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The End of Biking Part 2 – where are all the 33hp bikes’?

Some weeks ago on the Survival Skills Facebook page (what do you mean, you don’t know where it is – it’s www.facebook.com/SurvivalSkills of course – pop over, say hi, and ‘Like’ us!) I published a link to a dyno chart comparing three of the latest 250s, the bikes designed to sit in the 33hp ‘restricted licence hole’ between the 15hp learner 125s and the full-power bikes available to riders with an unrestricted licence.

Sport Rider Magazine (a US publication) tested three bikes. The Honda CBR250R, Hyosung’s GT250R and Kawasaki’s Ninja 250R.

The CBR managed a peak of 22.3hp at 8500rpm and the GT250R a sniff more power at 22.6 at 10250rpm. The surprise of the bunch was the Ninja, which produced a rather disappointing 24.6hp at 10250 on the dyno.

Dynos do read differently so dyno figures from one dyno may not be directly comparable with figures from another, or with the manufacturers’ claimed outputs, but here we’ve three bikes tested on the same dyno so they are comparable with each other, and I have to say I was really taken aback when I saw how low the Kawasaki’s output actually was, given the manufacturer’s marketing claims for Ninja. Kawasaki claim 32.5hp for the Ninja, Honda 26.

So what’s the problem?

Well, first of all, the Ninja is apparently not a totally new model (as the advertising seemed to imply when I read it), but apparently shares 30% of its engine and drive train components with the previous model which dates from ’88, which was itself a development of the 1986 version!

Bore and stroke, for example, remain unchanged at 62.0 x 41.2mm and the plugs are the same, which is a fair indication there are serious bits of the motor simply wrapped in the emperor’s new and undeniably pretty new clothes. Unfortunately, like most aging emperors, the bike’s put on weight. It’s managed to gain 10kgs in dry weight over its predecessor.

Whilst the wrap-around fairings on both machines contribute to marginally higher top speeds than their ancestors, there’s really little real progress.

Let’s go back a bit further, 1983 to be precise. At this time, there was a Kawasaki GPz305. It was an over-bored version of a 250 twin, and produced around 30hp. It featured a two-valve air-cooled twin cylinder engine, weighed 164kg and had a top speed of around 100mph. Pretty similar performance from seriously old hat technology. Meanwhile Honda had their CB250RSA, a lovely little 4v SOHC air-cooled single. I actually own an 82 model. It produces a claimed 26hp which on my old despatching bikes back in the 80s was good for around 85mph flat out. Performance-wise, it’s on a par with the 2011 CBR250. Astonishingly given the weight of the RS’s wire wheels, it’s lighter by some way than the new CBR too (around 30kgs!). The fairing on the newer bike can’t account for all of that, so I suspect the frame and front/rear suspension is heavier.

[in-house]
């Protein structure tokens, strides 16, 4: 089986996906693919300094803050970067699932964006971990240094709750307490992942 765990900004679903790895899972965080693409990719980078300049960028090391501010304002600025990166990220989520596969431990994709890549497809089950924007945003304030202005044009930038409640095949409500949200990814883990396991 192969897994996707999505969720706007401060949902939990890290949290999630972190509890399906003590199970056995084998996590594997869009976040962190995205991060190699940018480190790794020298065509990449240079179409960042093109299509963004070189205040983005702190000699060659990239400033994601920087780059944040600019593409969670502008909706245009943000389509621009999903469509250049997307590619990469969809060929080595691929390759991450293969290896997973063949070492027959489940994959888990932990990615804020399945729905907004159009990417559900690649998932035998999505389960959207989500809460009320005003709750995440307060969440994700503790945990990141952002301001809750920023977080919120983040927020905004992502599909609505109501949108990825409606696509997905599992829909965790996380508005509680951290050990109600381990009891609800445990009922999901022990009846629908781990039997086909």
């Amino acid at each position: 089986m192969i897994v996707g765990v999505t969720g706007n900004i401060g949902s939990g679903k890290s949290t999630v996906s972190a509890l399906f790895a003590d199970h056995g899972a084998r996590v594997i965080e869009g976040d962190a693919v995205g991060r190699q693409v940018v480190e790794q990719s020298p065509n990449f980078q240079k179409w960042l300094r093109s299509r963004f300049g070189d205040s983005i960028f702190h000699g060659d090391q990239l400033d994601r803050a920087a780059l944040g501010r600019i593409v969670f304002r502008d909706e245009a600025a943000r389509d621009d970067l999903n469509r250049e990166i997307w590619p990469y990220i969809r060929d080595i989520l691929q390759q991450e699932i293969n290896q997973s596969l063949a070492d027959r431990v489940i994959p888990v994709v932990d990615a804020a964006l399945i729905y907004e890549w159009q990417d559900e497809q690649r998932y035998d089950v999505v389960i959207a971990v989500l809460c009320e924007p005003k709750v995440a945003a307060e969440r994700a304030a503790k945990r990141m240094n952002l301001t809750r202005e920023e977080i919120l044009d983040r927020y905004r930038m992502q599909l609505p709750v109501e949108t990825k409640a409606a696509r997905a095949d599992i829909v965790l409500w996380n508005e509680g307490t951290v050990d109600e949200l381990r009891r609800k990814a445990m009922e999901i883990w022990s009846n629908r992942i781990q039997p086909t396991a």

So much for chassis and engine development in the class.

The weird thing is that we’ve got 1000cc bikes producing 180hp per litre, and four cylinder bikes weighing not much more than the Honda CBR250!

Even allowing for the fact you can’t quite chop a cylinder off an R1 and make a 45hp 250 single, it’s a matter for more than a raised eyebrow that not one manufacturer has yet managed to squeeze the full 33hp limit out of a bike.

There’s no need for it to be a 250 of course, as it was back in the days of the ‘Ls Angels’, 33hp from a 350cc single or twin would be easy to achieve!

Pricing of these machines is an issue, too. When an ‘entry level’ 250 is nudging £5000, there’s something seriously wrong with bike pricing!

The implication is that the manufacturers still don’t take the 33hp bike seriously.

But if the manufacturers don’t take the class seriously, neither do the government.

Whilst bigger machines struggle to match the newest cars for fuel consumption, here is a class of bike that is spectacularly parsimonious with fuel, offering average consumption the right side of 60mpg with no real effort on the part of the rider. Light (well, light-ish), nimble and cheap to run, congestion-busting and easy to park, they make decent commuting machines for all but the longest journeys on motorways.

So where are the incentives to use one? Do small bikes get cheap or free road tax? Nope, whilst the owner of a road-clogging Audi S3 or Volvo V50 pays just £20 a year road tax, your new 2011 250cc motorcycle that meets current emission standards actually costs an astonishing £35 to tax.

Is that right? I don’t think so.

So why aren’t the motorcycling bodies lobbying parliament about this? If they are, it’s passed me by!

Motorcycling is in a difficult period, I don’t think there’s any doubt about that. But it seems to me the industry isn’t helping itself.

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